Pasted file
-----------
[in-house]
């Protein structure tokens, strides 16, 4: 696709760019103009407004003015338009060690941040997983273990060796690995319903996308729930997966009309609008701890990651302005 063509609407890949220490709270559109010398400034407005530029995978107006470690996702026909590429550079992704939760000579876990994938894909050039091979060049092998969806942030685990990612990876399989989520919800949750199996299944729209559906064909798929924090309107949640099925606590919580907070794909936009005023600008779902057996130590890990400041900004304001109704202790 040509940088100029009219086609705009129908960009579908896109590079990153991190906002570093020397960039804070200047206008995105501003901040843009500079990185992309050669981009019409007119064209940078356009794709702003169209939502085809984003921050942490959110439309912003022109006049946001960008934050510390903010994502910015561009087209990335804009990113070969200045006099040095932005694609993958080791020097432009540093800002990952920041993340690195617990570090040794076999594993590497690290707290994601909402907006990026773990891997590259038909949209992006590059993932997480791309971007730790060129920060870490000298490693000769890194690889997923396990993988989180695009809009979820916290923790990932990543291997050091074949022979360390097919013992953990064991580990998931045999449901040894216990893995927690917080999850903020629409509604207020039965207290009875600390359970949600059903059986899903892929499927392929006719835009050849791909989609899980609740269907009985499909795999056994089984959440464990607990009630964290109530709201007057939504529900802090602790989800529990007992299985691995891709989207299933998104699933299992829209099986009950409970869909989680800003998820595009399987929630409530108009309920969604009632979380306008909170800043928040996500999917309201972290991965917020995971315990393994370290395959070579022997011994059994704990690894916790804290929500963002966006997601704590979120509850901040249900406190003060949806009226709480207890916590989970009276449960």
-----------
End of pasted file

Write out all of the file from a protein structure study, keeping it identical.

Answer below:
[in-house]
């Protein structure tokens, strides 16, 4: 696709760019103009407004003015338009060690941040997983273990060796690995319903996308729930997966009309609008701890990651302005 063509609407890949220490709270559109010398400034407005530029995978107006470690996702026909590429550079992704939760000579876990994938894909050039091979060049092998969806942030685990990612990876399989989520919800949750199996299944729209559906064909798929924090309107949640099925606590919580907070794909936009005023600008779902057996130590890990400041900004304001109704202790 040509940088100029009219086609705009129908960009579908896109590079990153991190906002570093020397960039804070200047206008995105501003901040843009500079990185992309050669981009019409007119064209940078356009794709702003169209939502085809984003921050942490959110439309912003022109006049946001960008934050510390903010994502910015561009087209990335804009990113070969200045006099040095932005694609993958080791020097432009540093800002990952920041993340690195617990570090040794076999594993590497690290707290994601909402907006990026773990891997590259038909949209992006590059993932997480791309971007730790060129920060870490000298490693000769890194690889997923396990993988989180695009809009979820916290923790990932990543291997050091074949022979360390097919013992953990064991580990998931045999449901040894216990893995927690917080999850903020629409509604207020039965207290009875600390359970949600059903059986899903892929499927392929006719835009050849791909989609899980609740269907009985499909795999056994089984959440464990607990009630964290109530709201007057939504529900802090602790989800529990007992299985691995891709989207299933998104699933299992829209099986009950409970869909989680800003998820595009399987929630409530108009309920969604009632979380306008909170800043928040996500999917309201972290991965917020995971315990393994370290395959070579022997011994059994704990690894916790804290929500963002966006997601704590979120509850901040249900406190003060949806009226709480207890916590989970009276449960």